How-to: iCal with Custom Post Types

In line with my previous custom post type tutorials for events (backend & frontend), I’d like to show how easy it is to create an iCal feed of those events (download the full file here). There are a few iCal for WordPress plug-ins out there, but none that will handle custom post types right off the bat. Besides, you’ll be setup in no time.

1) iCal requirements

iCal is Apple’s calendar application, but over time has gained widespread support & functionality in other tools (MS Outlook, GMail, Yahoo, etc.) so depending on your type of crowd, this sort of feature can really come in handy (think how easy it would be to grab and store dates to your mobile phone directly from WordPress).

2) ical.php

As is good practice, this sort of stand-alone functionality should be in its own file. The goal of this document will be to 1) create a function that constructs the output, and 2) registering that output as a feed. Let’s get right into it:

3) header information


function tf_events_ical() {

// - start collecting output -

// - file header -
header('Content-type: text/calendar');
header('Content-Disposition: attachment; filename="ical.ics"');

// - content header -
PRODID:-//<?php the_title(); ?>//NONSGML Events //EN
X-WR-CALNAME:<?php the_title(); _e(' - Events','themeforce'); ?>
X-ORIGINAL-URL:<?php echo the_permalink(); ?>
X-WR-CALDESC:<?php the_title(); _e(' - Events','themeforce'); ?>


As you may have seen in the previous tutorials, we’re using ob_start() to collect all outputted content after that point. We then tell the function that the actual document header should contain certain parameters that will 1) help it be identified as a calendar & 2) actually output as a downloadable .ics file when the feed is called upon. This is the right way about it as the end-user will be prompted for a download. They’ll then accept and open the file in a calendar application of their choice (which will import the events). Otherwise the user would just see a text feed that is unusable in this context.

Next up, we pump out some content header information. This stuff is essentially what meta information is to html (i.e. description, keywords, author), although iCal carries different information. I was lucky enough to stumble upon this site which had plenty of information on the subject.

4) events listing

At this point, we’re ready to list each event item in the correct iCal format. Before we create those items though, we’ll need to run a query to pull all the data in (and as you may recall, this looks just like the one in my previous tutorial):


// - grab date barrier -
$today6am = strtotime('today 6:00') + ( get_option( 'gmt_offset' ) * 3600 );
$limit = get_option('pubforce_rss_limit');

// - query -
global $wpdb;
$querystr = "
    SELECT *
    FROM $wpdb->posts wposts, $wpdb->postmeta metastart, $wpdb->postmeta metaend
    WHERE (wposts.ID = metastart.post_id AND wposts.ID = metaend.post_id)
    AND (metaend.meta_key = 'tf_events_enddate' AND metaend.meta_value > $today6am )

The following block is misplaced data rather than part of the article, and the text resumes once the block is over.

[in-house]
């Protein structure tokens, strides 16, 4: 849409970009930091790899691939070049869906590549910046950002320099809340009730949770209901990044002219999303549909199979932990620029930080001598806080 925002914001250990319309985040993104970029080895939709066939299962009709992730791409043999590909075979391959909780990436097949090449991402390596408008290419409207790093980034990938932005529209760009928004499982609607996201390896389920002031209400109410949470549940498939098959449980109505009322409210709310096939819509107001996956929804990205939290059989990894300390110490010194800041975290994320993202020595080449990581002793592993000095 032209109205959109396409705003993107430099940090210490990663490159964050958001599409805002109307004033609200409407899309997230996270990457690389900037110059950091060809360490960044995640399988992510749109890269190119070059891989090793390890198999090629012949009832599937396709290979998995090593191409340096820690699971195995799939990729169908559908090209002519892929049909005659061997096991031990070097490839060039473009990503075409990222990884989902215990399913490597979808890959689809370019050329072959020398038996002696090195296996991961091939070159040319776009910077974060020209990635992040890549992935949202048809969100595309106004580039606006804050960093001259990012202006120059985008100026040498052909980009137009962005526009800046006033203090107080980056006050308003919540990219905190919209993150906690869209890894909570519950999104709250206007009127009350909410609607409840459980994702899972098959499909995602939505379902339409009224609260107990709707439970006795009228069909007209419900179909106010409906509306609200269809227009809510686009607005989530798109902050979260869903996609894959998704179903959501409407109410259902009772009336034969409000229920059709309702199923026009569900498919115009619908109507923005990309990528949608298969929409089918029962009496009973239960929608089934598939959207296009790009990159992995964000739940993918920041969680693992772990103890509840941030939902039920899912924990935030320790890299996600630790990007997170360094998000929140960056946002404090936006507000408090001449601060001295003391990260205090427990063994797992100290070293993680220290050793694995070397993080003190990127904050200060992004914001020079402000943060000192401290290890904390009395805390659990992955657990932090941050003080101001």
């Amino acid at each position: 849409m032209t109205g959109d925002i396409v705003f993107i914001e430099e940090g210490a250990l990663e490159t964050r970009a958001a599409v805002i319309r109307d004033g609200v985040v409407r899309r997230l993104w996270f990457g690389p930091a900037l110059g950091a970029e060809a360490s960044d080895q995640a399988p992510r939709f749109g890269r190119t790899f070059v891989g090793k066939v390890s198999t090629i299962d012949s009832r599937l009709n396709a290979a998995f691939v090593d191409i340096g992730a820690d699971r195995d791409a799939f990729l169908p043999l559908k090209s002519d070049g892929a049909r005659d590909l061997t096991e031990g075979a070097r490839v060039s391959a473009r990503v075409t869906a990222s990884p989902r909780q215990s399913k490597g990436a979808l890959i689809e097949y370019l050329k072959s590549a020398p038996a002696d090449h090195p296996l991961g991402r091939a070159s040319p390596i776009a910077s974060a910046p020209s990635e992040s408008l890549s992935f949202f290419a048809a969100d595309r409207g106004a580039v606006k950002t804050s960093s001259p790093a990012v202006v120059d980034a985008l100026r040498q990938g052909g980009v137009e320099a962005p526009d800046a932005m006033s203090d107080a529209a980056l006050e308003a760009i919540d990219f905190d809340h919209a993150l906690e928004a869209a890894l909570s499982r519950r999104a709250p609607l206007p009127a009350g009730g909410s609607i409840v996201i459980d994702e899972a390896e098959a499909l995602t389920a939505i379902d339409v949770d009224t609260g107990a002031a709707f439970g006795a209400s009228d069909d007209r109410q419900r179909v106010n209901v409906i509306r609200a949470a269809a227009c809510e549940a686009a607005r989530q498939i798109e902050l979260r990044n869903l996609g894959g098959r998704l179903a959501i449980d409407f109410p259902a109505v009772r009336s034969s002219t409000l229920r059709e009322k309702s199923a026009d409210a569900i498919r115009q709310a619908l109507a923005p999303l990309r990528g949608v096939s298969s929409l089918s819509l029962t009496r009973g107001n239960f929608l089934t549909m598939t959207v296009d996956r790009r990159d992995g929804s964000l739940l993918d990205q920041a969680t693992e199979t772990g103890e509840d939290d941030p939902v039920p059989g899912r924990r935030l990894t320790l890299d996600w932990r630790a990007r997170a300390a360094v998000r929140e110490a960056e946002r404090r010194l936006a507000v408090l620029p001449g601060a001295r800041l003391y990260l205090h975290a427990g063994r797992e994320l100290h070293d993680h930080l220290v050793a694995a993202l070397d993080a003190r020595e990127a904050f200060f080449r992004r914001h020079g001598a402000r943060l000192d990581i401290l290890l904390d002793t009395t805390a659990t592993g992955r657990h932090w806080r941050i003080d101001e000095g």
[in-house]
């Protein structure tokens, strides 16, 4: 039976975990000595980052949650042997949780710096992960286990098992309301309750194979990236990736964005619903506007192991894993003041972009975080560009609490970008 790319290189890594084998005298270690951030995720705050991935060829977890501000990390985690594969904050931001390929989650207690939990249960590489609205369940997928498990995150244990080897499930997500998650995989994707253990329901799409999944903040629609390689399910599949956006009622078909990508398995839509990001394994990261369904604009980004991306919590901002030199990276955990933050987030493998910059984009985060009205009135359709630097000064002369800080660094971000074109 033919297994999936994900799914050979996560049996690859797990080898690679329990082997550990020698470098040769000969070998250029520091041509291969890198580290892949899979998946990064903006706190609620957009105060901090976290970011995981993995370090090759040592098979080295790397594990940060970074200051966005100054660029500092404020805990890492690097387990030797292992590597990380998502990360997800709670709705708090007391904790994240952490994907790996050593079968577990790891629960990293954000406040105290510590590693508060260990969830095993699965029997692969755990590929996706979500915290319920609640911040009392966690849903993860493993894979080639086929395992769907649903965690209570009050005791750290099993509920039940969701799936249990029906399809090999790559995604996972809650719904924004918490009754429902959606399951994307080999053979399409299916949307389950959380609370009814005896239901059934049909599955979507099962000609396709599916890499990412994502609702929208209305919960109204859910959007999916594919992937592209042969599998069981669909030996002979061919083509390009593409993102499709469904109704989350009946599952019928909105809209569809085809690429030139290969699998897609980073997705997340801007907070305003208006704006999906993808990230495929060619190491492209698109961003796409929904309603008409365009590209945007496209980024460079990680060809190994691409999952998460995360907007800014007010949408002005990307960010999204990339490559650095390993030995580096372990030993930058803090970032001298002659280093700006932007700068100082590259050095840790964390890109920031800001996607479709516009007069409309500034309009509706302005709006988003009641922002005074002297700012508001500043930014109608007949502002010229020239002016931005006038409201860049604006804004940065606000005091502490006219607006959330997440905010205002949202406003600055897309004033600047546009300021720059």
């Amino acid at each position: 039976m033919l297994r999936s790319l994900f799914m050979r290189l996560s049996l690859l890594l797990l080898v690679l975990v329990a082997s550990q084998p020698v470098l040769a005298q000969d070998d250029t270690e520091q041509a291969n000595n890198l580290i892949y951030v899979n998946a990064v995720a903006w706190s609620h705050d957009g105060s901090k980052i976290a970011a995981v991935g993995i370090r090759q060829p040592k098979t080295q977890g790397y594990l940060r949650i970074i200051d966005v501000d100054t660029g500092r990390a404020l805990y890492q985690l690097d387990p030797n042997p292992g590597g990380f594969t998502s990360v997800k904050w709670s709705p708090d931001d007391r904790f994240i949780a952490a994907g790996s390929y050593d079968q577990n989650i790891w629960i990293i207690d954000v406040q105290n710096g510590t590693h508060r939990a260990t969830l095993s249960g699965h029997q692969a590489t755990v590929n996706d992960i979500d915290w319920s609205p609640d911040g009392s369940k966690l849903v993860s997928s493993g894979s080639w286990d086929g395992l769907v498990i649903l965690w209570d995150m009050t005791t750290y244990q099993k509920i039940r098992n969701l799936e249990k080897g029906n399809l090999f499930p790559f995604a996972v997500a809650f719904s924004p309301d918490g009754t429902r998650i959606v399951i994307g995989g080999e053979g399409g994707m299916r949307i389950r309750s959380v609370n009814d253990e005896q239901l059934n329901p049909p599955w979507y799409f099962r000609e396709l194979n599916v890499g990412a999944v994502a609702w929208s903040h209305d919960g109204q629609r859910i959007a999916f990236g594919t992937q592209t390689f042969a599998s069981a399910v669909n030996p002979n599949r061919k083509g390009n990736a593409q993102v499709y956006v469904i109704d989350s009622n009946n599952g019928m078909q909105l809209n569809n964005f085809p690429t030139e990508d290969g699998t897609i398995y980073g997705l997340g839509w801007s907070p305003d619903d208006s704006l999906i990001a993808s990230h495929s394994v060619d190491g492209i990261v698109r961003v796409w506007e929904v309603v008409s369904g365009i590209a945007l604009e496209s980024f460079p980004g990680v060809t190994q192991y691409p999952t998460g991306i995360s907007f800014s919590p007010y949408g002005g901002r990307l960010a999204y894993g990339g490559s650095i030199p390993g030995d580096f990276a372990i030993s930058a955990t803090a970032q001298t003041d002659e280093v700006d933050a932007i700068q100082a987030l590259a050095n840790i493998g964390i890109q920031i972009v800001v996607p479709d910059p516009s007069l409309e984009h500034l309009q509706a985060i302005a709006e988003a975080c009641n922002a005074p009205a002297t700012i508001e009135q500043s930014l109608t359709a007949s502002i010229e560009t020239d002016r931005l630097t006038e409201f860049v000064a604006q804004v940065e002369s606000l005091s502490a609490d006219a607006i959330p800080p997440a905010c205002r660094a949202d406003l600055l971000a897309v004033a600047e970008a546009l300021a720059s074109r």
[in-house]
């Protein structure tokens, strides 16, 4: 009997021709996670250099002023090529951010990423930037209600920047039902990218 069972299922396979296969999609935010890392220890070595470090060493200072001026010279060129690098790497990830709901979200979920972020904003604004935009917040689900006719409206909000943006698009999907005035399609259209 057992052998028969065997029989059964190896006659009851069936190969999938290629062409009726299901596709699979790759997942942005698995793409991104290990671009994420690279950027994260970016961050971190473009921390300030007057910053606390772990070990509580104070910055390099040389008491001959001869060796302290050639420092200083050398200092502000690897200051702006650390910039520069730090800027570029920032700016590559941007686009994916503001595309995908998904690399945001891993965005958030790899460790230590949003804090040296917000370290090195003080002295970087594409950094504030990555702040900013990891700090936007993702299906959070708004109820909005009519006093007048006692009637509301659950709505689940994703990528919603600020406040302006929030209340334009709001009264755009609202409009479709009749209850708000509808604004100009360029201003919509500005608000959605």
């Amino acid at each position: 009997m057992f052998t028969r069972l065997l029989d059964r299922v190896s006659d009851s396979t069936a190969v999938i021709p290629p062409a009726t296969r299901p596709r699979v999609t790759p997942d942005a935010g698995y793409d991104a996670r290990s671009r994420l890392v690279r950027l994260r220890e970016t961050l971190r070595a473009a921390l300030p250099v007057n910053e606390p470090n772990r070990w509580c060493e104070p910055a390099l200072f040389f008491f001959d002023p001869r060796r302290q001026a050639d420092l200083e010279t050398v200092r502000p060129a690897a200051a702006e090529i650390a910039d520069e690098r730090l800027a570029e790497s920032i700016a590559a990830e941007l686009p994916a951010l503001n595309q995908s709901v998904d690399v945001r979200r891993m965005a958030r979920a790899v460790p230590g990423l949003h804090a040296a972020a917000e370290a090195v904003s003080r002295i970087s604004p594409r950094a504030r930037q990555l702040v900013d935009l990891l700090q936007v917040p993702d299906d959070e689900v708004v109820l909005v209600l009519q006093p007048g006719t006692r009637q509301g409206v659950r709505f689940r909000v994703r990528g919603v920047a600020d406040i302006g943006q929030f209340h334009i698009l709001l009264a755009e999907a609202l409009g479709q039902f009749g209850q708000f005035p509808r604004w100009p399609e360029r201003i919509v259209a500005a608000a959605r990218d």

AND metastart.meta_key = 'tf_events_enddate'
    AND wposts.post_type = 'tf_events'
    AND wposts.post_status = 'publish'
    ORDER BY metastart.meta_value ASC LIMIT $limit

$events = $wpdb->get_results($querystr, OBJECT);

// - loop -
if ($events):
global $post;
foreach ($events as $post):

My 6 am time limit is once again in place to only show relevant events (i.e. nothing that has already passed). The rest of the query is quite straightforward, but we’ll need to do one last thing before returning the individual events. iCal requires a special date format, especially in our case where we’ll be appending the character “Z” (that tells the importing calendar that the date will be set to the GMT+0 timezone). For example, 20100130T134500Z, is the 30th of January, 2010 – 1:45pm GMT+0. Appending the Z is good practice, especially if you only have a single person in another timezone.

// - custom variables -
$custom = get_post_custom(get_the_ID());
$sd = $custom["tf_events_startdate"][0];
$ed = $custom["tf_events_enddate"][0];

// - grab gmt for start -
$gmts = date('Y-m-d H:i:s', $sd);
$gmts = get_gmt_from_date($gmts); // this function requires Y-m-d H:i:s
$gmts = strtotime($gmts);

// - grab gmt for end -
$gmte = date('Y-m-d H:i:s', $ed);
$gmte = get_gmt_from_date($gmte); // this function requires Y-m-d H:i:s
$gmte = strtotime($gmte);

// - Set to UTC ICAL FORMAT -
$stime = date('Ymd\THis\Z', $gmts);
$etime = date('Ymd\THis\Z', $gmte);

Pfew, seems like a lot, but it should all make sense. We’re finally ready to output each event which will carry the following format:

// - item output -
DTSTART:<?php echo $stime; ?>
DTEND:<?php echo $etime; ?>
SUMMARY:<?php echo the_title(); ?>
DESCRIPTION:<?php the_excerpt_rss('', TRUE, '', 50); ?>
else :

That wasn’t that hard was it? Our loop completes here and all the content we need to generate is complete.

5) closing off

We then need to turn off output buffering and package it into a single variable that is then echoed. Finally, we register this content as a feed (‘add_feed‘) and add this action once WordPress has completed loading (‘init‘)

// - full output -
$tfeventsical = ob_get_contents();
echo $tfeventsical;

function add_tf_events_ical_feed () {
    // - add it to WP RSS feeds -
    add_feed('tf-events-ical', 'tf_events_ical');


At this point, we’re done and your feed (or rather downloadable file) is accessed through

your turn to speak

Can an iCal feed help your site or do you already use some form of it? Are there any enhancements you’d add, or code you’d write differently? Feel free to share anything you want, always great to get different opinions!